Fahrenheit 11/9: Michael Moore and the bogey man
America’s number one political film-maker offers a thoughtful critique of how the country came to elect Donald Trump
22 October, 2018 — By Dan Carrier
Directed by Michael Moore
DO we need yet another warning sounded? Do we need to be told again of the horrendous robber barons who, because of the rise of neo-liberalism, have plunged us into poverty, stolen our futures, are killing our planet, and at every turn are committing criminal, immoral acts… yet are somehow getting away with it?
Do we need to be warned of the rise of fascist-like movements that are masquerading under that soft-soft term, populism, instead of being called exactly what they are?
The short answer is yes: we need the likes of Michael Moore to continue to make his political documentaries. In this latest instalment, he primarily tries to understand the cult of Donald Trump, but also puts America’s joker-in-chief into a context to show how such a situation where such a stupid, immoral figure could have become so powerful.
Moore starts his film by blaming Gwen Stefani: the singer, who was a judge on The Voice, was being paid more than Trump when he was on The Apprentice, and so he set up a publicity gimmick to get his wages boosted by saying at a press conference he was going to run for President.
The rest is history. The joke became serious. He ran. He won.
Moore starts here and then explains how his country’s political system is broken. He uses a range of targets to show how. We travel to Flint, Michigan, where a generation has been poisoned by an unnecessary water pipeline instigated by a Republican governor and his cronies.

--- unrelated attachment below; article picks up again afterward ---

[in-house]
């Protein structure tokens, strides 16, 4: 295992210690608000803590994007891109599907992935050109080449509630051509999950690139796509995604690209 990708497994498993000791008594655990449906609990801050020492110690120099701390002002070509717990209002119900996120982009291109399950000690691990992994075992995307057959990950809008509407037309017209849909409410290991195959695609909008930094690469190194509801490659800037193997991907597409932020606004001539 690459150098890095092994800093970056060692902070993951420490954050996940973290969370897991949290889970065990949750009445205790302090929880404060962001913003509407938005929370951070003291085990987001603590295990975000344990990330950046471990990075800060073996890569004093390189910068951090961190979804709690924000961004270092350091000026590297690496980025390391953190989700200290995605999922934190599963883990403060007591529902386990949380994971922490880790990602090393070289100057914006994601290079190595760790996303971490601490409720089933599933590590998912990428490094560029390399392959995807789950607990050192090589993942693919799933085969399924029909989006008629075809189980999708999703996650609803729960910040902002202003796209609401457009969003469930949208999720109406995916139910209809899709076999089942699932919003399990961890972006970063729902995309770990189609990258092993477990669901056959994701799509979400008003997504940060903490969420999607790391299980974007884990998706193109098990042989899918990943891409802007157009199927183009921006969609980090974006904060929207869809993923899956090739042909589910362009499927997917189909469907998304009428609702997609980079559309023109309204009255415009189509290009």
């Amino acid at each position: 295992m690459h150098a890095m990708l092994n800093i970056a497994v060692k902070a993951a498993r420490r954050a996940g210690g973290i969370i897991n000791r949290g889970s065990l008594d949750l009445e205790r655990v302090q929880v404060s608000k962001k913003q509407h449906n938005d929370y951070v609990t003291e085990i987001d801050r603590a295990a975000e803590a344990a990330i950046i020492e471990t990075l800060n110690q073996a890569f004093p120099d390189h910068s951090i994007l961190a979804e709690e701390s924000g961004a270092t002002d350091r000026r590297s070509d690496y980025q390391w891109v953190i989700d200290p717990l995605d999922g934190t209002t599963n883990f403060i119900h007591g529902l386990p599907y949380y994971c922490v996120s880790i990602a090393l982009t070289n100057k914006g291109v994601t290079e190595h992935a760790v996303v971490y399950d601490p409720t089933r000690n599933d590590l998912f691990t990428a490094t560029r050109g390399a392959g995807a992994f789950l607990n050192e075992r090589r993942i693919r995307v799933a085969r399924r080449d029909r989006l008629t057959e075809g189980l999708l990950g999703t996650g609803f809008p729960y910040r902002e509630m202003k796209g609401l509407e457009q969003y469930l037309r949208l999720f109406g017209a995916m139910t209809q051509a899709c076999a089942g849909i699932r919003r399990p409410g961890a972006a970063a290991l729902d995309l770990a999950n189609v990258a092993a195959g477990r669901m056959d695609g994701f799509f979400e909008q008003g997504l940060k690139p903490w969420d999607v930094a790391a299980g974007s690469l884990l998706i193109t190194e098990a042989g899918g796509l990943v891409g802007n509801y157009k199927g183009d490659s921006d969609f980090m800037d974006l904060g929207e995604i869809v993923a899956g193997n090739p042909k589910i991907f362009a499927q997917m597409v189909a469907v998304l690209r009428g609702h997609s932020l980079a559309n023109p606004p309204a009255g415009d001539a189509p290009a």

We hear from the children who were victims of a Florida school shooting. He shows how the US electoral system, set up 200 years ago to placate the fears of the slave-owning states, means the numbers of votes cast does not always lead to the person with the most taking a seat in the Oval office.
He uses a montage of statistics to show the prevailing views of the majority of Americans – they are very much in the liberal ascendancy – but how that does not translate into having a government that pursues a similar agenda.
Trump almost appears to be a too-easy target – we are treated to segment after segment after segment that shows how completely unfit he is for any public office – but less easy to watch is when Moore turns his ire towards the Democrats, and explains how they have facilitated the rise of Trumpism.
We in the UK have our own robber barons: from the Brexit campaign (why aren’t we all shouting about the fact an EU tax-dodging law is set to come into play in January, a directive that would have hit those who bankrolled the Leave camp) through to the start of fracking, which has an eerie resemblance to Flint’s water crisis, the rise of Trump has echoes here.
Moore offers a thoughtful critique of how America came to elect this vile person (the greatest hits of his poor behaviour are something to behold) and then attempts to offer a way out.
This is a stark warning, drawing on history to outline just how mad, bad and dangerous the current POTUS, and what he represents, is.
Sobering stuff from America’s number one political film-maker.